I deduce that despite consumer ignorance the use of open banking to deliver more sophisticated services will continue to accelerate for the foreseeable future. And one interesting direction that those services will develop into is payments and I can see why. A Nuapay survey found that half of all consumers, and two-thirds of all mobile banking users, would be willing to pay directly from their bank accounts today if given the opportunity. Interestingly, around three in ten consumers said that a trusted brand would encourage them to use open banking as an alternative to cards and more than one in six said a retailer could incentivise them to use open banking through loyalty schemes (which I fully expect to happen).

Payments, however, are only part of the story. As we all know, it’s the data that’s the power play. Accenture, for example, highlight the rise of Open Banking around the world as one of the key factors enabling super-apps that use financial data from multiple sources to target customers’ needs and deliver better financial services. This generates real returns and will continue to drive new products because by combining transactional and behavioural data, fintechs can do better than traditional players. For example, a study found that of the six most predictive attributes of default on a loan, two were social network information and these also outperformed traditional credit ratings. What’s more, credit scoring models that included mobile phone call data performed better than traditional credit scoring models, both statistically and financially.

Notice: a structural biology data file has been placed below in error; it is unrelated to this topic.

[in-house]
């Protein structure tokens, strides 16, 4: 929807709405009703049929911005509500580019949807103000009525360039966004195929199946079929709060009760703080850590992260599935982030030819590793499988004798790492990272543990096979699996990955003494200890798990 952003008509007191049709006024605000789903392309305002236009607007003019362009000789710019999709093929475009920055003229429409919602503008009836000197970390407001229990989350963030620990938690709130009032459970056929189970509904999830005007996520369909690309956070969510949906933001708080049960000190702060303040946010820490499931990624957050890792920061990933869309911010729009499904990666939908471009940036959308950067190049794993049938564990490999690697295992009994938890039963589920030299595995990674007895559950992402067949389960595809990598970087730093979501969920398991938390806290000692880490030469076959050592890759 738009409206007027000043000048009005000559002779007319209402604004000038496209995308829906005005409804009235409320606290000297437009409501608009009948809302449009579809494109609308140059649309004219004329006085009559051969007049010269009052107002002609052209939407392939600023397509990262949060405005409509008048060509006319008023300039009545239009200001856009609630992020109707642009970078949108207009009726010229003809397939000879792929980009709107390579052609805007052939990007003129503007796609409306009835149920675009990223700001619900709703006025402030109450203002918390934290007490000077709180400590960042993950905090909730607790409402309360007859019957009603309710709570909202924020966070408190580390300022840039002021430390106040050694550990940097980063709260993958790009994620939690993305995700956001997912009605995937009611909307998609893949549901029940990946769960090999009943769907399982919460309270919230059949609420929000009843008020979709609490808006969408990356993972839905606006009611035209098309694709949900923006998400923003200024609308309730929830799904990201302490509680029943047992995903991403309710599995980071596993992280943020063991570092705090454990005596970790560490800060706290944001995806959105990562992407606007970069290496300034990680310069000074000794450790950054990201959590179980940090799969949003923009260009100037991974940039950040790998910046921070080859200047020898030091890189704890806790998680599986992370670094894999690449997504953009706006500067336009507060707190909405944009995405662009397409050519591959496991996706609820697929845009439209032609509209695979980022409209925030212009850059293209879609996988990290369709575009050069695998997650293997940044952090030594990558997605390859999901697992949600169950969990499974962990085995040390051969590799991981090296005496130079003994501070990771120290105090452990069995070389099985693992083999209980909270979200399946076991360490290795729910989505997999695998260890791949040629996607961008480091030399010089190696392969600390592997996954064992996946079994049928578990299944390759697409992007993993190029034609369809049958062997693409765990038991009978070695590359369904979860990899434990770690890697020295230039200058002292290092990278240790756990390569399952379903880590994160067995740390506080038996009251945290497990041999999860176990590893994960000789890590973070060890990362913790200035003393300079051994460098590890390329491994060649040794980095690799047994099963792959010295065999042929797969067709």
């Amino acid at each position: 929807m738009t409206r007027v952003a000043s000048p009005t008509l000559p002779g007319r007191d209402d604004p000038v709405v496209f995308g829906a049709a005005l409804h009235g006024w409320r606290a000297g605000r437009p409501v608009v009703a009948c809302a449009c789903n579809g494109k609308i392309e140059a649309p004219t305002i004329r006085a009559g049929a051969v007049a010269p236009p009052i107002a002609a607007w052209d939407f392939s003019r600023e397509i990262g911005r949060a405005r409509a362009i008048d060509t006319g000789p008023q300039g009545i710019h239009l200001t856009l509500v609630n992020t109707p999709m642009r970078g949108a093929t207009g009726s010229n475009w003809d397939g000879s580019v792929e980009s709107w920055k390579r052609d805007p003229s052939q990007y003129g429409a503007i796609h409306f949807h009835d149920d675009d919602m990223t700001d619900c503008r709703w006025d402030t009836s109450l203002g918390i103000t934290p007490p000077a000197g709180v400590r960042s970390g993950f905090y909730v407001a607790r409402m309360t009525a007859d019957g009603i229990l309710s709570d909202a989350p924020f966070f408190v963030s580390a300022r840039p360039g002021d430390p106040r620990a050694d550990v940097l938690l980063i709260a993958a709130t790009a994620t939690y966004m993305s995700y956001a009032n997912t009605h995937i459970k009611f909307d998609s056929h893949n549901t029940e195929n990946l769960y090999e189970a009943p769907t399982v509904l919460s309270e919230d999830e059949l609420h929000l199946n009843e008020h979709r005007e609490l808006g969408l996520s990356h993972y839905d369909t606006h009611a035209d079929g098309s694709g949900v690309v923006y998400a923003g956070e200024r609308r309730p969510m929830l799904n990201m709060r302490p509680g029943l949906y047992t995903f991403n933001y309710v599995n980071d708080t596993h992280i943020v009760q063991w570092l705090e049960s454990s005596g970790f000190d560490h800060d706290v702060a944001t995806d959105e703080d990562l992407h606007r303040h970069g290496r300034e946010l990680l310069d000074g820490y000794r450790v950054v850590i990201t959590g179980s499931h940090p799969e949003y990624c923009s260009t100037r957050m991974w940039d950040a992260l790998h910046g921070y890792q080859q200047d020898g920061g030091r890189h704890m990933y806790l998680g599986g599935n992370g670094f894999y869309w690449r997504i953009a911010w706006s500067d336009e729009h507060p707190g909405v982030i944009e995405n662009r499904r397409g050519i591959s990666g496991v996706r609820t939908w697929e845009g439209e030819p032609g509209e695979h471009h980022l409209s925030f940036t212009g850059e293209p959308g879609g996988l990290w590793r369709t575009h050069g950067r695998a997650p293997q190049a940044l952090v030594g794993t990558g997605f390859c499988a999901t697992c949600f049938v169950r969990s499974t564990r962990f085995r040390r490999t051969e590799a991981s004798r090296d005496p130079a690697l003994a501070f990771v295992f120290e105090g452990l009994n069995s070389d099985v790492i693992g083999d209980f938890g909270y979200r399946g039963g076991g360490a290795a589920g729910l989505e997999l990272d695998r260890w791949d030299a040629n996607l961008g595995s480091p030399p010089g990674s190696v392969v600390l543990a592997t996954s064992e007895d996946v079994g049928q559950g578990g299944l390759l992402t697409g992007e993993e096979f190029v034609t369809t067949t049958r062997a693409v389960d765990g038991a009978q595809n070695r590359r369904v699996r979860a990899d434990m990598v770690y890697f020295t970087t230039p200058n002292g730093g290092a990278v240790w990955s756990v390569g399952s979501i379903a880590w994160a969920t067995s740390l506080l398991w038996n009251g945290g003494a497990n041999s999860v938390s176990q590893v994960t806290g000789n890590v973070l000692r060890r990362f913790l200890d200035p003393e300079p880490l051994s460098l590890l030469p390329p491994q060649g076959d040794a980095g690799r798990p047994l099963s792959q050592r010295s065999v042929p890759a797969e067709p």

Apple’s move illustrate just how the exploitation of the data obtained using open banking is accelerating, but we are still only at the beginning of the consequent reorganisation of the financial services world. Sam Seaton (CEO of Moneyhub) knows what she is talking about when it comes to this sort of thing and she has a nice way of framing strategy. She says that open banking gives a one-dimensional view of the consumer, open finance gives a two-dimensional view but to deliver real financial health you need the holistic three dimensional view of the customer that open data provides. 

I strongly doubt that Apple are going to use that data to provide financial services themselves, but their move is surely the first step on that journey into a metaverse where their holistic view of you and your bank account will be of incredible value to their network of business partners.